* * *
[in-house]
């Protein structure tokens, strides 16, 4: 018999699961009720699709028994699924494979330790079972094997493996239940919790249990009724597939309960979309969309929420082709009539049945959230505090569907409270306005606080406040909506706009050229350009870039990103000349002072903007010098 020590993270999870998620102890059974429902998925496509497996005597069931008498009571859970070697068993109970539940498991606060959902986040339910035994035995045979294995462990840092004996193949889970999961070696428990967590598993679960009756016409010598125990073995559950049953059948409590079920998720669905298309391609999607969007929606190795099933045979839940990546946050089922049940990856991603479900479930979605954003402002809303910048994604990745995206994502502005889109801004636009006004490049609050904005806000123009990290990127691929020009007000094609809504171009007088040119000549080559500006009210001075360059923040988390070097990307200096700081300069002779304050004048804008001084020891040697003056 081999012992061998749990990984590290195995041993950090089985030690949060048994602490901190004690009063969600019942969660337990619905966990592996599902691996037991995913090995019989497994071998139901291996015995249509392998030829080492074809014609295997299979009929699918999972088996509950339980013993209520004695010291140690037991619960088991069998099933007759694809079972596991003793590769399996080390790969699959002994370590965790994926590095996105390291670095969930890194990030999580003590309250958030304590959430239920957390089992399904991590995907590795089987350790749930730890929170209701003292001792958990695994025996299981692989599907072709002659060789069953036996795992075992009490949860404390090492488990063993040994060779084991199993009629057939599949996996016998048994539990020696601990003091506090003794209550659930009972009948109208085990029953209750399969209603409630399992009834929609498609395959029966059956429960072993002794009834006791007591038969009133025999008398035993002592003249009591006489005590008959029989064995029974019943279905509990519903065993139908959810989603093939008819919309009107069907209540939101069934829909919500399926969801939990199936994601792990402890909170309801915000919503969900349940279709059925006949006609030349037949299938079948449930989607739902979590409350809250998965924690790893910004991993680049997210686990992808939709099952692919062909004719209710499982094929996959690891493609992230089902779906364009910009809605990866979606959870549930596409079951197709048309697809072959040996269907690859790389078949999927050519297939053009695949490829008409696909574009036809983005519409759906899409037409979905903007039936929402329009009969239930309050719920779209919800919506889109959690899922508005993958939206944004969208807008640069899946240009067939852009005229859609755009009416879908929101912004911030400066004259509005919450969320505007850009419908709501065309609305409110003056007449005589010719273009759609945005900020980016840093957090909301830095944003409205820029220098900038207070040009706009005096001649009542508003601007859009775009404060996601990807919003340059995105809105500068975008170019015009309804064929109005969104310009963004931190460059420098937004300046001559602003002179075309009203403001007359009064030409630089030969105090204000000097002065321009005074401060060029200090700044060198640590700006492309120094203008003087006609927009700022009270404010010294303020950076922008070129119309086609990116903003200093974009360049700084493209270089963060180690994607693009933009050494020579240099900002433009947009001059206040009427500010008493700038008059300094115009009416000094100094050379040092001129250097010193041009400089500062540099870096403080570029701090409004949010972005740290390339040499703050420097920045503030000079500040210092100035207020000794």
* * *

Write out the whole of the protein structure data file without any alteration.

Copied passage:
[in-house]
């Protein structure tokens, strides 16, 4: 018999699961009720699709028994699924494979330790079972094997493996239940919790249990009724597939309960979309969309929420082709009539049945959230505090569907409270306005606080406040909506706009050229350009870039990103000349002072903007010098 020590993270999870998620102890059974429902998925496509497996005597069931008498009571859970070697068993109970539940498991606060959902986040339910035994035995045979294995462990840092004996193949889970999961070696428990967590598993679960009756016409010598125990073995559950049953059948409590079920998720669905298309391609999607969007929606190795099933045979839940990546946050089922049940990856991603479900479930979605954003402002809303910048994604990745995206994502502005889109801004636009006004490049609050904005806000123009990290990127691929020009007000094609809504171009007088040119000549080559500006009210001075360059923040988390070097990307200096700081300069002779304050004048804008001084020891040697003056 081999012992061998749990990984590290195995041993950090089985030690949060048994602490901190004690009063969600019942969660337990619905966990592996599902691996037991995913090995019989497994071998139901291996015995249509392998030829080492074809014609295997299979009929699918999972088996509950339980013993209520004695010291140690037991619960088991069998099933007759694809079972596991003793590769399996080390790969699959002994370590965790994926590095996105390291670095969930890194990030999580003590309250958030304590959430239920957390089992399904991590995907590795089987350790749930730890929170209701003292001792958990695994025996299981692989599907072709002659060789069953036996795992075992009490949860404390090492488990063993040994060779084991199993009629057939599949996996016998048994539990020696601990003091506090003794209550659930009972009948109208085990029953209750399969209603409630399992009834929609498609395959029966059956429960072993002794009834006791007591038969009133025999008398035993002592003249009591006489005590008959029989064995029974019943279905509990519903065993139908959810989603093939008819919309009107069907209540939101069934829909919500399926969801939990199936994601792990402890909170309801915000919503969900349940279709059925006949006609030349037949299938079948449930989607739902979590409350809250998965924690790893910004991993680049997210686990992808939709099952692919062909004719209710499982094929996959690891493609992230089902779906364009910009809605990866979606959870549930596409079951197709048309697809072959040996269907690859790389078949999927050519297939053009695949490829008409696909574009036809983005519409759906899409037409979905903007039936929402329009009969239930309050719920779209919800919506889109959690899922508005993958939206944004969208807008640069899946240009067939852009005229859609755009009416879908929101912004911030400066004259509005919450969320505007850009419908709501065309609305409110003056007449005589010719273009759609945005900020980016840093957090909301830095944003409205820029220098900038207070040009706009005096001649009542508003601007859009775009404060996601990807919003340059995105809105500068975008170019015009309804064929109005969104310009963004931190460059420098937004300046001559602003002179075309009203403001007359009064030409630089030969105090204000000097002065321009005074401060060029200090700044060198640590700006492309120094203008003087006609927009700022009270404010010294303020950076922008070129119309086609990116903003200093974009360049700084493209270089963060180690994607693009933009050494020579240099900002433009947009001059206040009427500010008493700038008059300094115009009416000094100094050379040092001129250097010193041009400089500062540099870096403080570029701090409004949010972005740290390339040499703050420097920045503030000079500040210092100035207020000794």